The family of Jahi McMath contends that the American Academy of Neurology criteria for measuring brain death do not satisfy the requirements of the Uniform Determination of Death Act (which almost every US state, including California, has adopted).
A key question in the medical malpractice litigation is whether Jahi is alive or dead. But before introducing evidence on that point, we must first ascertain the relevant standard for determining life and death. At first, the dispute concerned only whether or not Jahi satisfied the AAN criteria (a fact dispute). Now the dispute also concerns which criteria are the appropriate criteria (a legal dispute).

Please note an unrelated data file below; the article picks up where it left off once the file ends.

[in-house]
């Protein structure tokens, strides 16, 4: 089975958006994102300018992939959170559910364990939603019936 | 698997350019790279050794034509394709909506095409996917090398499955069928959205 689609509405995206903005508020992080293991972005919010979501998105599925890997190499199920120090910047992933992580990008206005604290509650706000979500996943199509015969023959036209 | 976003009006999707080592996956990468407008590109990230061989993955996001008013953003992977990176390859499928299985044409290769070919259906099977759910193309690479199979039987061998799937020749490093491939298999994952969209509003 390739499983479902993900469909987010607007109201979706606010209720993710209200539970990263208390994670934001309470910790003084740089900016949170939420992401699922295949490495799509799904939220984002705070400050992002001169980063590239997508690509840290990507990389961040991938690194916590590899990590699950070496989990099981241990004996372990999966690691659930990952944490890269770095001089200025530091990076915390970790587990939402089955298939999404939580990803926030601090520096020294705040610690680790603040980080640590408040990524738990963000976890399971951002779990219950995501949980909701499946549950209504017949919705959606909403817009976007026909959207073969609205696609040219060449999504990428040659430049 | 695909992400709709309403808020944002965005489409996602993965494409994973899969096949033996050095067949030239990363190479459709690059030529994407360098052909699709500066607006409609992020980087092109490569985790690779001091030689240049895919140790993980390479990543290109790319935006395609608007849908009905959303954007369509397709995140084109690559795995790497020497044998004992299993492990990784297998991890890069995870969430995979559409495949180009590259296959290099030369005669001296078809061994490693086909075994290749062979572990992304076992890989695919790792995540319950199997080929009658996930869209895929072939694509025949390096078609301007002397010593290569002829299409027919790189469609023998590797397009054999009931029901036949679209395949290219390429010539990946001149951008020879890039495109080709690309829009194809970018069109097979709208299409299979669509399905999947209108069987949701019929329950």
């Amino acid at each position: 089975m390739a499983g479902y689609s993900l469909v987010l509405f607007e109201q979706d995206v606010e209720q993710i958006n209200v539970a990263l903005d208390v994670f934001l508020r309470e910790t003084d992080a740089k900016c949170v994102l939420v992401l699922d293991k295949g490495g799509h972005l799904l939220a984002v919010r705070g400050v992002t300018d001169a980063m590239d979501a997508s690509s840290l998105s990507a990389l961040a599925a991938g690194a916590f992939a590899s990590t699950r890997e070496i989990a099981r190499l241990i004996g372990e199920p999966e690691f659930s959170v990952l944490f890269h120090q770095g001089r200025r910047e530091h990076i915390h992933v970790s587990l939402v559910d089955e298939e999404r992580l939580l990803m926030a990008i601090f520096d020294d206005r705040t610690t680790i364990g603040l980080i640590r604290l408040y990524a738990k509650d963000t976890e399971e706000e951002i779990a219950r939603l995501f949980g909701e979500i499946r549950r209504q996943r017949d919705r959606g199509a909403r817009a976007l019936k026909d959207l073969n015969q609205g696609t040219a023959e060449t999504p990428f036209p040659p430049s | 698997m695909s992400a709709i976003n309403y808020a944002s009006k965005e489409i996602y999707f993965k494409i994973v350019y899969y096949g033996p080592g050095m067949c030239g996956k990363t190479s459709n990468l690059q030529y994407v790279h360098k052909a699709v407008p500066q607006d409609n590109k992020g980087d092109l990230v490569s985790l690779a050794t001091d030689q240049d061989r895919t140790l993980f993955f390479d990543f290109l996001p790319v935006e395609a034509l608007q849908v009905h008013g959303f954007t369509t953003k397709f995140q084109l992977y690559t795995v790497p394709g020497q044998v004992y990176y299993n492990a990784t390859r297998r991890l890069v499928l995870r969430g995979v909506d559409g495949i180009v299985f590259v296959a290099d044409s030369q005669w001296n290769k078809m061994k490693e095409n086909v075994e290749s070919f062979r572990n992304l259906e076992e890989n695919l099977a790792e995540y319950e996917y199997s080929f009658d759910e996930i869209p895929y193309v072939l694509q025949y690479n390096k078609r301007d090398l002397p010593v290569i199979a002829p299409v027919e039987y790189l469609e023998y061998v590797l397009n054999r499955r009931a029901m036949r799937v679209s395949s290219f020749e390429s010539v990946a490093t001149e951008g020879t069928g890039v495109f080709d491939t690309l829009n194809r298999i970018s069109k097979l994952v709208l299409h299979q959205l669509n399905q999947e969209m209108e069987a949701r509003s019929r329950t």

To efficiently manage the litigation, the McMath family moved to bifurcate the litigation – to decide the legal question first. That motion was originally scheduled to be heard on March 8, 2018. It is now scheduled for April 19, 2018. The defendants apparently want to a chance to depose Alan Shewmon to better understand why he think the AAN criteria do not satisfy the UDDA.
The delay on the motion to bifurcate seems warranted. This motion challenges the very legitimacy of the way in which brain death is measured and assessed in the United States. The briefing should be as informed as possible.